“My last year of high school I had 63 absences because I would just skip school to go train.”
WHERE DID YOU LEARN HOW TO CLIMB?
I learned how to climb at this gym called boulders in Toronto. I started when I was 8 years old. I went in one day with a friend and the owner of the gym and head coach noticed me and saw that I was loving climbing and had a real affinity for it. So we kind of scooped me up and put me on a competitive team and I started training, competing that year.
THOUGHTS ON WOMEN IN SPORTS?
I think for women it can be harder to be involved or stay involved in sports because of the sort of society around us because an athletic male body is very glorified, we love to see like muscular men or like strong big men whereas an athletic female body is not put on a pedestal in the same way, especially with media, magazines, Instagram, tv, the internet, youtube everything you only see these like beautiful tiny thin women and I think as women and girls grow into the sport and their body sort of changes and look more traditionally masculine you actually I think feel very uncomfortable. And it’s hard to accept the way your body looks for your sport as soon as you leave those sports spaces.
WHAT ARE SOME OF THE HARDSHIPS YOU’VE FACED AS AN ATHLETE?
I remember when I was 15 or 16, one of my friend’s boyfriends who was very good at climbing was like if you lose 5 pounds you’ll go up two letter grades, which essentially means if you lose 5 pounds you’ll immediately get this much better at climbing, like tangible. (...) I sort of became stuck in my rules and routines of eating and doing all this extra exercise and overtraining. Eventually to the point that I got ill and had to go to the hospital. A lot of athletes I think struggle with the idea that you should look lean, you should look toned, you should look fit. Honestly, my dream was just to be the best rock climber in the world. I don’t think I will. Now that I’ve competed at that level, the best I came was like top 55% which is not even close to first place but that was an interesting transition because I think it opened my eyes to focus on being the best that I could be.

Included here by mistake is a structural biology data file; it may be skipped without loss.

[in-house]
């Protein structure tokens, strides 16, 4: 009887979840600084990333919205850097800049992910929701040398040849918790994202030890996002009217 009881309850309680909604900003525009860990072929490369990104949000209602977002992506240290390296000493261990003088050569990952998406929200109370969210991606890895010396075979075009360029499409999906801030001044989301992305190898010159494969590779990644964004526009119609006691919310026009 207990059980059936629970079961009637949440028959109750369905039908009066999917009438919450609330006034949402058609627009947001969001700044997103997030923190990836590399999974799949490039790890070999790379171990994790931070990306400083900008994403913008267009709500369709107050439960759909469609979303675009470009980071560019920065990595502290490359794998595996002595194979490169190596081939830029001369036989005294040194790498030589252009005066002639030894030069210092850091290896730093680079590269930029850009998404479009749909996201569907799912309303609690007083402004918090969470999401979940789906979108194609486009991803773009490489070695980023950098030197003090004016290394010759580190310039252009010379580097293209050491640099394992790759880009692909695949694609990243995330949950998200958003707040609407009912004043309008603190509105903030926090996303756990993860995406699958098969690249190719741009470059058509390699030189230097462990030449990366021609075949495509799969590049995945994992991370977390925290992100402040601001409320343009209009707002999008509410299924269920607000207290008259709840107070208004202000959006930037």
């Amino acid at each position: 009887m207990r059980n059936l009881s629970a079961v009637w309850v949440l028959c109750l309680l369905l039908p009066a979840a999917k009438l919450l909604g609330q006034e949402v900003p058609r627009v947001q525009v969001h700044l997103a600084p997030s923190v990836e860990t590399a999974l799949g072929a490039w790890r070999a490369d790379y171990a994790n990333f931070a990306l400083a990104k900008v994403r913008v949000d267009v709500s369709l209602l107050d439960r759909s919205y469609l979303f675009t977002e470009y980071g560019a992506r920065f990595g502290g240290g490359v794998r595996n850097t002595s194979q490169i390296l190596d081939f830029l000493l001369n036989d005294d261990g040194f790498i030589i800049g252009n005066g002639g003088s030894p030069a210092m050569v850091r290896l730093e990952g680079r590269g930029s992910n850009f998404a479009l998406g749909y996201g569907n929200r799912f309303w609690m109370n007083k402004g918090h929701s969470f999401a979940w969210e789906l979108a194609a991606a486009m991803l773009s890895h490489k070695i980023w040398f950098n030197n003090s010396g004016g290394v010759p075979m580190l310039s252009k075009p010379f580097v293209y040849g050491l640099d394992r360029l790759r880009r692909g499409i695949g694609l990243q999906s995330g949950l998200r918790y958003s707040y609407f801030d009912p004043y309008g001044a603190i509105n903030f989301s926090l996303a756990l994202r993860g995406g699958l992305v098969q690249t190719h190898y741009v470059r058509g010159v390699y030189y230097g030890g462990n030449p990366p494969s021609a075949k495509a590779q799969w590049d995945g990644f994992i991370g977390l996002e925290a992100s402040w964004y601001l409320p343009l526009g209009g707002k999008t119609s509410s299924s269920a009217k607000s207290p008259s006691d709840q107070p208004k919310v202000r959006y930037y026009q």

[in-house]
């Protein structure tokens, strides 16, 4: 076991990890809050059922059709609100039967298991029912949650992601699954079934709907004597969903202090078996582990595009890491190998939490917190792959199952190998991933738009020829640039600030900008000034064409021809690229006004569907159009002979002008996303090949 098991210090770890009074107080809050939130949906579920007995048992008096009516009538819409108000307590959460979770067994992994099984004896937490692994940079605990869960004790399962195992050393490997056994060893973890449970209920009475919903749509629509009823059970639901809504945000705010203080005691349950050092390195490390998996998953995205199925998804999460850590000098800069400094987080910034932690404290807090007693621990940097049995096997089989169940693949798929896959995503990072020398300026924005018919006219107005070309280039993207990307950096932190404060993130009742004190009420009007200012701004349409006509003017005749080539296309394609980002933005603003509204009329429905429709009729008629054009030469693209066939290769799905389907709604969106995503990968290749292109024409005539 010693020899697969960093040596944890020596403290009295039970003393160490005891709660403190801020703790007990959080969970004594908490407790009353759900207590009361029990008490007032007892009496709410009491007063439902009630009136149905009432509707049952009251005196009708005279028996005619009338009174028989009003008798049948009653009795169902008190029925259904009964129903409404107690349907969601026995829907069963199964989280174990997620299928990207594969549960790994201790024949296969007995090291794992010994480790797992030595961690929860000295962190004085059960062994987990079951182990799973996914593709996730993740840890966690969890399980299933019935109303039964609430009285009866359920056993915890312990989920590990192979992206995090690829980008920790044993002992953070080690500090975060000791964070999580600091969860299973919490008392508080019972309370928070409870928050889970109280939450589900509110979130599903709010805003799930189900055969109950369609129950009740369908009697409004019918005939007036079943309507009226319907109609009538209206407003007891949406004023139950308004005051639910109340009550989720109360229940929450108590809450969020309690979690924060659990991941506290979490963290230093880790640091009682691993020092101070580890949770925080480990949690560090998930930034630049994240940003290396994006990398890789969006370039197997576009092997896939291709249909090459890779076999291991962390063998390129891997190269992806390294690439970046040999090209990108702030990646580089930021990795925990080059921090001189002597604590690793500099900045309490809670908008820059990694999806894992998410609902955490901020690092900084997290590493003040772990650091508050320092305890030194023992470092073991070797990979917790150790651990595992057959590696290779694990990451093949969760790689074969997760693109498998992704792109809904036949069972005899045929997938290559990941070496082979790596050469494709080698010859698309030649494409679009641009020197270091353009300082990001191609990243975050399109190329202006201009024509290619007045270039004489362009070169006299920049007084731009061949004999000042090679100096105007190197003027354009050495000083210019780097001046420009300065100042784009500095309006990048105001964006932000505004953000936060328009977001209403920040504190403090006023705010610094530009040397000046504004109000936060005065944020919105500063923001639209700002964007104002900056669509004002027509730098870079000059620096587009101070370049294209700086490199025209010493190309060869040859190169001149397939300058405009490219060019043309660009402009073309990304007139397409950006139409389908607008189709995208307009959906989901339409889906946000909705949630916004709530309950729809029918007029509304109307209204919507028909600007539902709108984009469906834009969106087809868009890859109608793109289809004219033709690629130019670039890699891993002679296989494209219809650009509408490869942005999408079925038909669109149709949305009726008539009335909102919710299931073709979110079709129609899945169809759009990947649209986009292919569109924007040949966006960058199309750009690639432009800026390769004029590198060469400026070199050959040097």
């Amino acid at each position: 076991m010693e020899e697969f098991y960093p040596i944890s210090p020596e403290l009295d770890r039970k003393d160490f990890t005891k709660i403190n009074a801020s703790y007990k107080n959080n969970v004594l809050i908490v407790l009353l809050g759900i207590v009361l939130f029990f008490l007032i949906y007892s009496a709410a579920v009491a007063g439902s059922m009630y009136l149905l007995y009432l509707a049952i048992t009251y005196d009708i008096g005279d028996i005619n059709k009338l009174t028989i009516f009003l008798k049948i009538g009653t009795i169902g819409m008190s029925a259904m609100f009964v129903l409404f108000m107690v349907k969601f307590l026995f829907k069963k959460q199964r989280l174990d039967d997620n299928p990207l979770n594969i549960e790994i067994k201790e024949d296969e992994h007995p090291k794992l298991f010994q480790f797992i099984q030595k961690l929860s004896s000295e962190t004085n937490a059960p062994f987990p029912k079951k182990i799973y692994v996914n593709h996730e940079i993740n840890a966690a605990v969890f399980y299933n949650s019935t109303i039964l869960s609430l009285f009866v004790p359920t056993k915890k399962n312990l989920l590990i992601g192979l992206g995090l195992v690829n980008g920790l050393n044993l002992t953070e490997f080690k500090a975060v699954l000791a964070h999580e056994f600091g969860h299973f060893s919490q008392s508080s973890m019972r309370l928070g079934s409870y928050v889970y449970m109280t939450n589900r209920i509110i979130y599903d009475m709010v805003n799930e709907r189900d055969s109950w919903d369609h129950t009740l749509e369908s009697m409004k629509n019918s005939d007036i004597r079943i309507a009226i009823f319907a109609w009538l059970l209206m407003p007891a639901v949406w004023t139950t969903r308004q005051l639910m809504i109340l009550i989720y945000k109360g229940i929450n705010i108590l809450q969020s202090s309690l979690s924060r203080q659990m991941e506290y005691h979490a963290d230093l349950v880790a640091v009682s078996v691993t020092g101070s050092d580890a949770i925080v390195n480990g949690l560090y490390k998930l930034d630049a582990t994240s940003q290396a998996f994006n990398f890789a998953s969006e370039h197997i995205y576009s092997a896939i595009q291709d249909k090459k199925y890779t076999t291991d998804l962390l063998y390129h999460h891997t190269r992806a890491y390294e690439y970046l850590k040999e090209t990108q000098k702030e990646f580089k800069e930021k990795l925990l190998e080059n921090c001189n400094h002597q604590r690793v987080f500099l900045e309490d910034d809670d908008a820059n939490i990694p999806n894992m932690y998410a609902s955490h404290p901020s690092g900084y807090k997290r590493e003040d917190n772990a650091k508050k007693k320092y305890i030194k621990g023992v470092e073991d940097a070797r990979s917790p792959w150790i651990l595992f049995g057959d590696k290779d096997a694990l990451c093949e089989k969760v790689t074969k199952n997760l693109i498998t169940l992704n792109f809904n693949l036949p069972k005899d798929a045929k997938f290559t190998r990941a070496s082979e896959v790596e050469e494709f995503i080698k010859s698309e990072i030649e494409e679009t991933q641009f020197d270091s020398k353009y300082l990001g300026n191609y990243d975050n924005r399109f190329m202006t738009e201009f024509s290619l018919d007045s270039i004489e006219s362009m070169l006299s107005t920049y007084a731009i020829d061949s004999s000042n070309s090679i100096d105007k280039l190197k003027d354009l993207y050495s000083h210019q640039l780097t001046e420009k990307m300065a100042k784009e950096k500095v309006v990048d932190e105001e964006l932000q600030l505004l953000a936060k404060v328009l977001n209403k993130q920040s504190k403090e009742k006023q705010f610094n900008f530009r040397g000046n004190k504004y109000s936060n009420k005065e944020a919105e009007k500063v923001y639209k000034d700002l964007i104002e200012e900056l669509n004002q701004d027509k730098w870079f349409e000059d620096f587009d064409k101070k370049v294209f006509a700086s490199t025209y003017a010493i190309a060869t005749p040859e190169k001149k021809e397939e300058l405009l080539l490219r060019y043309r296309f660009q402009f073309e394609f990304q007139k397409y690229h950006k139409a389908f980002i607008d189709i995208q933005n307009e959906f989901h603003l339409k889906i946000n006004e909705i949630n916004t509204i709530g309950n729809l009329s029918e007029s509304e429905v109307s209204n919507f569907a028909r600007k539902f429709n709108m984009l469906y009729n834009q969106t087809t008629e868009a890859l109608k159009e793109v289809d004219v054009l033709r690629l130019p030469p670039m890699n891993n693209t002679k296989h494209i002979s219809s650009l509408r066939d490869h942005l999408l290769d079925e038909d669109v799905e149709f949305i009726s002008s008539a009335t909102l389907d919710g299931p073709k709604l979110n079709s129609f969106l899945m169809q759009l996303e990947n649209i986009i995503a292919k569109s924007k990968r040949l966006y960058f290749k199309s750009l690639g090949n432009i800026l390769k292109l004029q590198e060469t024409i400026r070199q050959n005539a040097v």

Did you have to make sacrifices to reach this level in the sport?
“Since having the rude awakening that it really takes another species to truly be the best in the world you can still strive for greatness for yourself within your sport.”
WHERE DO YOU SEE THE SPORT HEADING?
It’s hard to say where I think climbing is going, even in just the over 10 years that I’ve been climbing and been competing it’s changed a lot. When I first started, I remember it was so niche and I knew 20-40 people in the city that were climbing consistently and now there are thousands of people in Montreal who have a membership who come in 2-3 times a week to climb. We’re also seeing climbing intersect and infiltrate popular culture. We’re seeing collabs with athletes ( North Face x Gucci etc.). We’re seeing climbing documentaries on Netflix. I am doing a lookbook based on climbing that would not have happened 10 years ago. So I think a lot of people are picking up on the fact that it’s a fun, social sport.
WHAT’S YOUR TAKEAWAY FROM PASSING ON/TEACHING THE SPORT TO A NEW GENERATION OF ROCK CLIMBERS?
Coaching is really fun because, with these kids, even if they don’t continue climbing for a long time, parents tell you that they see a difference in their kids outside of the gym because of the work we’re doing here. It’s really satisfying. I think when you’re working with kids, it’s important that you try and get a read on them and realize what they’re struggling with and you can see these internal issues on the wall. (...) I think climbing, or even just sports in general, provides a lot of direction and purpose in life. Climbing gives you goal-setting skills, and it teaches you patience, social skills, hard work.
DO YOU FEEL LIKE CLIMBING IS THERAPEUTIC FOR YOU?
I think climbing is a form of therapy for me. I definitely have a busy mind and when your climbing and training, especially climbing is something that is very challenging and difficult it sort of puts you into the flow state which a lot of sports people will reference often which I think is sort of synonymous with tunnel vision. It’s sort of like you’re solely focused on one thing. It clears your head, and it allows you to just focus on the more essential, core parts of you and your body because you really have to be present.